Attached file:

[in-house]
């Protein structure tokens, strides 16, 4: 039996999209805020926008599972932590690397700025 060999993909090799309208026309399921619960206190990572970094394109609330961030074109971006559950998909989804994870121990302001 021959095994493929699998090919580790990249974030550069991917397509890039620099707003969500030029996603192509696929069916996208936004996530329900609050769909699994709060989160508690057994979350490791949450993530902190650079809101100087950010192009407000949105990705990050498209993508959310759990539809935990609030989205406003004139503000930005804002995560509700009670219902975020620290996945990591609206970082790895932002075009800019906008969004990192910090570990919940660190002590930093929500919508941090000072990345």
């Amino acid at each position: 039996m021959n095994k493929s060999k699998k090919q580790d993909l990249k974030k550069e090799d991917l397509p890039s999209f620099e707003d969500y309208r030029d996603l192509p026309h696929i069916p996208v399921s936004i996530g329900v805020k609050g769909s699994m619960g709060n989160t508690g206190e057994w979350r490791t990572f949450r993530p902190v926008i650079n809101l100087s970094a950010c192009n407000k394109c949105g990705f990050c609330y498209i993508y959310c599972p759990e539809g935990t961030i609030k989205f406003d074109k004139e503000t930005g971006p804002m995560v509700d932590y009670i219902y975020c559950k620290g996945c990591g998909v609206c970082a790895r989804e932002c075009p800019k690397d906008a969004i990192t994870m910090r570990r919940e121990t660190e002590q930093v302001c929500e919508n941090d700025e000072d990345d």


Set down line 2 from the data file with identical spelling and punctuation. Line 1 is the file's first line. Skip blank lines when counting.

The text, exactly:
């Protein structure tokens, strides 16, 4: 039996999209805020926008599972932590690397700025 060999993909090799309208026309399921619960206190990572970094394109609330961030074109971006559950998909989804994870121990302001 021959095994493929699998090919580790990249974030550069991917397509890039620099707003969500030029996603192509696929069916996208936004996530329900609050769909699994709060989160508690057994979350490791949450993530902190650079809101100087950010192009407000949105990705990050498209993508959310759990539809935990609030989205406003004139503000930005804002995560509700009670219902975020620290996945990591609206970082790895932002075009800019906008969004990192910090570990919940660190002590930093929500919508941090000072990345």